Yuewei Yang1,2†, Bijie Huang3,4†, Lijian Zhao This email address is being protected from spambots. You need JavaScript enabled to view it.5, Jinxing Liu6,7, Zhuo Han1,2, Meng Xiao1,2, Yizhuo Zhao1,2, Chunyu Liu1,2, Ruiling Zhang1,2,4, Penghui Li This email address is being protected from spambots. You need JavaScript enabled to view it.1,2 

1 School of Environmental Science and Safety Engineering, Tianjin University of Technology, Tianjin 300384, China
2 Tianjin Key Laboratory of Hazardous Waste Safety Disposal and Recycling Technology, Tianjin 300384, China
3 School of Environment and Health, Jianghan University, Wuhan 430056, China
4 Hubei Key Laboratory of Industrial Fume and Dust Pollution Control, Jianghan University, Wuhan 430056, China
5 Jinan Municipal Digital Application Center of Ecology and Environment, Jinan 250101, China
6 School of Precision Instrument and Opto-electronics Engineering, Tianjin University, Tianjin 300072, China
7 Zhigan Technology (Tianjin) Co., Ltd., Tianjin 300384, China

These authors contributed equally to this work


Received: February 28, 2024
Revised: May 17, 2024
Accepted: June 17, 2024

 Copyright The Author(s). This is an open access article distributed under the terms of the Creative Commons Attribution License (CC BY 4.0), which permits unrestricted use, distribution, and reproduction in any medium, provided the original author and source are cited.


Download Citation: ||https://doi.org/10.4209/aaqr.240062  


Cite this article:

Yang, Y., Huang, B., Zhao, L., Liu, J., Han, Z., Xiao, M., Zhao, Y., Liu, C., Zhang, R., Li, P. (2024). A Systematic Review and Meta-analysis of Short-term Relationship between Ambient Air Pollution and Psoriasis. Aerosol Air Qual. Res. https://doi.org/10.4209/aaqr.240062


HIGHLIGHTS

  • The first study to evaluate the short-term effects of air pollutants on psoriasis.
  • The acute effect and short-term cumulative lag effect of pollutants were considered.
  • Short-term exposure to NO2, PM2.5, and PM10 is associated with psoriasis.
 

ABSTRACT


Exposure to air pollution is emerging as a risk factor for psoriasis, but with conflicting findings. The objectives of this meta-analysis were to investigate and summarize the study on the association between short-term exposure to air pollution and psoriasis. We searched the Embase, PudMed, Web of Science and Cochrane Library for indexed publications up to March 17, 2023. We extracted quantitative measures for air pollution effects on psoriasis with acute effect (single lag: lag 0 or lag 1) and short-term cumulative lag effects (cumulative lags: lag 0-5 or lag0-7 days). The random-effect model was the primary approach used to calculate the excess risk percentage (ER%) and confidence intervals (CI) for particulate matter (PM) with diameter ≤ 10 µm (PM10) and ≤ 2.5 µm (PM2.5), nitrogen dioxide (NO2), sulfur dioxide (SO2) and ozone (O3). For acute effect, ER% for each 10 µg m-3 increase of pollutants was 2.0% (95% CI: 0.4%, 3.7%) for NO2. For the short-term cumulative lag effects, ER% for each 10 µg m-3 increase of pollutants was 3.0% (95% CI: 0.2%, 5.9%) for NO2, 1.2% (95% CI: 0.3%, 0.21%) for PM10 and 0.2% (95% CI: 0.2%, 0.3%) for PM2.5. The results of subgroup analysis suggested that female may be more sensitive to PM2.5 and compared with the warm season, the effects of NO2 and PM2.5 on psoriasis were more significant in the cold season. Systematic reviews have shown that short-term exposure to ambient air pollutants (NO2, PM2.5, PM10) are associated with an increased risk of psoriasis.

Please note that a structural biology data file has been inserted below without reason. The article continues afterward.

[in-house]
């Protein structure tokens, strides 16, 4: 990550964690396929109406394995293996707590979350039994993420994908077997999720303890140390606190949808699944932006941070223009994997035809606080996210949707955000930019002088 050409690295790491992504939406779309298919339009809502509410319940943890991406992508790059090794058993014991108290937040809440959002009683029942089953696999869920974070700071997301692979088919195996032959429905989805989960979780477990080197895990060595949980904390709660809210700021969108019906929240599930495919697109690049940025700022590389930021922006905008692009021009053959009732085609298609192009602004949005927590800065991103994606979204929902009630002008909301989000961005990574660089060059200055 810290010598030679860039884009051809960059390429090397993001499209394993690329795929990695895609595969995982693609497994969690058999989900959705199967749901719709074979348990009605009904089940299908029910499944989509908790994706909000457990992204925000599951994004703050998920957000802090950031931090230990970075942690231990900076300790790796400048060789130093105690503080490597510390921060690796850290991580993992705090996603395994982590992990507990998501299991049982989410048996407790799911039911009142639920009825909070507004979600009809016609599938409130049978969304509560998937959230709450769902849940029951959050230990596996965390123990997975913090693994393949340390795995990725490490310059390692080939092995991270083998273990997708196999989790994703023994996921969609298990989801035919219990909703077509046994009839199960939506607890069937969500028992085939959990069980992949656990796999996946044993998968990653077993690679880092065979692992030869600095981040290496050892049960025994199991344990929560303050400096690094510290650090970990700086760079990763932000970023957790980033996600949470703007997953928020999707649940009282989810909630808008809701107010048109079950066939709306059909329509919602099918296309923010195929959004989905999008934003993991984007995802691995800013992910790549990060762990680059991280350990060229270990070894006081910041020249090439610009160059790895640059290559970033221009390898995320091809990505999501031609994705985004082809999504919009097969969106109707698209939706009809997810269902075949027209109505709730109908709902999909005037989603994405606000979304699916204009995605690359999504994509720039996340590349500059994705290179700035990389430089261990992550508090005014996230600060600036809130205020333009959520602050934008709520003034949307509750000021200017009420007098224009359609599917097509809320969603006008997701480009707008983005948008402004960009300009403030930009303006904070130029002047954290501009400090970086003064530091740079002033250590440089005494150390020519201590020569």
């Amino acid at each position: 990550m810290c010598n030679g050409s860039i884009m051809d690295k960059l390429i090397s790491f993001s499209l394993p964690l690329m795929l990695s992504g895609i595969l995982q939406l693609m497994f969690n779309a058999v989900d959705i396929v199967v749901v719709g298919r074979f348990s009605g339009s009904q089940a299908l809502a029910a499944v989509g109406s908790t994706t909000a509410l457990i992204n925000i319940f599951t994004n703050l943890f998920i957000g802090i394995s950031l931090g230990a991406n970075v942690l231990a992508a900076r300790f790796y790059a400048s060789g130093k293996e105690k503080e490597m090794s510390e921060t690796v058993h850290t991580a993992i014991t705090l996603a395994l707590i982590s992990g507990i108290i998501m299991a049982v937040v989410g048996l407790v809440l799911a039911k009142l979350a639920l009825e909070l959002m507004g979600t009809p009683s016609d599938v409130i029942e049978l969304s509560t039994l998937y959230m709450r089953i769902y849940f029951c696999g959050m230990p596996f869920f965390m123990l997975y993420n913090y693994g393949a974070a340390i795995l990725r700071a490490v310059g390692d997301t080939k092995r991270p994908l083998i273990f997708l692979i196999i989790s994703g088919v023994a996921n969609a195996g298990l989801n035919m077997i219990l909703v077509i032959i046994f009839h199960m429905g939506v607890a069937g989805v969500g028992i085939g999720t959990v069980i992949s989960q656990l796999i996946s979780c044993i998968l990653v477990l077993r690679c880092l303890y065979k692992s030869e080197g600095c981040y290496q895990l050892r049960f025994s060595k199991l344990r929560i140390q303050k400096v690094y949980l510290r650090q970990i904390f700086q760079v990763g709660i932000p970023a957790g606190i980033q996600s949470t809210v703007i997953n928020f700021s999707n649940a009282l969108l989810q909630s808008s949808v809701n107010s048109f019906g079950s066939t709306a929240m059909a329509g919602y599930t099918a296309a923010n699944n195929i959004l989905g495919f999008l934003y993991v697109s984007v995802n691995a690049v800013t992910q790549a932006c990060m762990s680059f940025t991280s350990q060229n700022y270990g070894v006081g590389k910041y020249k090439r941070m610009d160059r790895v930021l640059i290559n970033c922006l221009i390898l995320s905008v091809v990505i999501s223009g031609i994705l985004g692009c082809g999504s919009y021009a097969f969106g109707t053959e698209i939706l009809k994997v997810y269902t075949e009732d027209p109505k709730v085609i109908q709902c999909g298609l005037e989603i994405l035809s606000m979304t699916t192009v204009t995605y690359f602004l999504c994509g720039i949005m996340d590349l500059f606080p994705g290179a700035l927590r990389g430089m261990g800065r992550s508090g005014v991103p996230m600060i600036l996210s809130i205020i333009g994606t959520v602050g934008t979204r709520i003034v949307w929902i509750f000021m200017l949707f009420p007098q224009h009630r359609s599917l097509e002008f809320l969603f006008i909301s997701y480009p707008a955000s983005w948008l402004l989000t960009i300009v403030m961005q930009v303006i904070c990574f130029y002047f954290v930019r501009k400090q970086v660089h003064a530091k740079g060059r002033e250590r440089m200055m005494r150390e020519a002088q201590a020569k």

Keywords: Air pollutants, Skin disease, Immune-mediated disease, Short-term exposure




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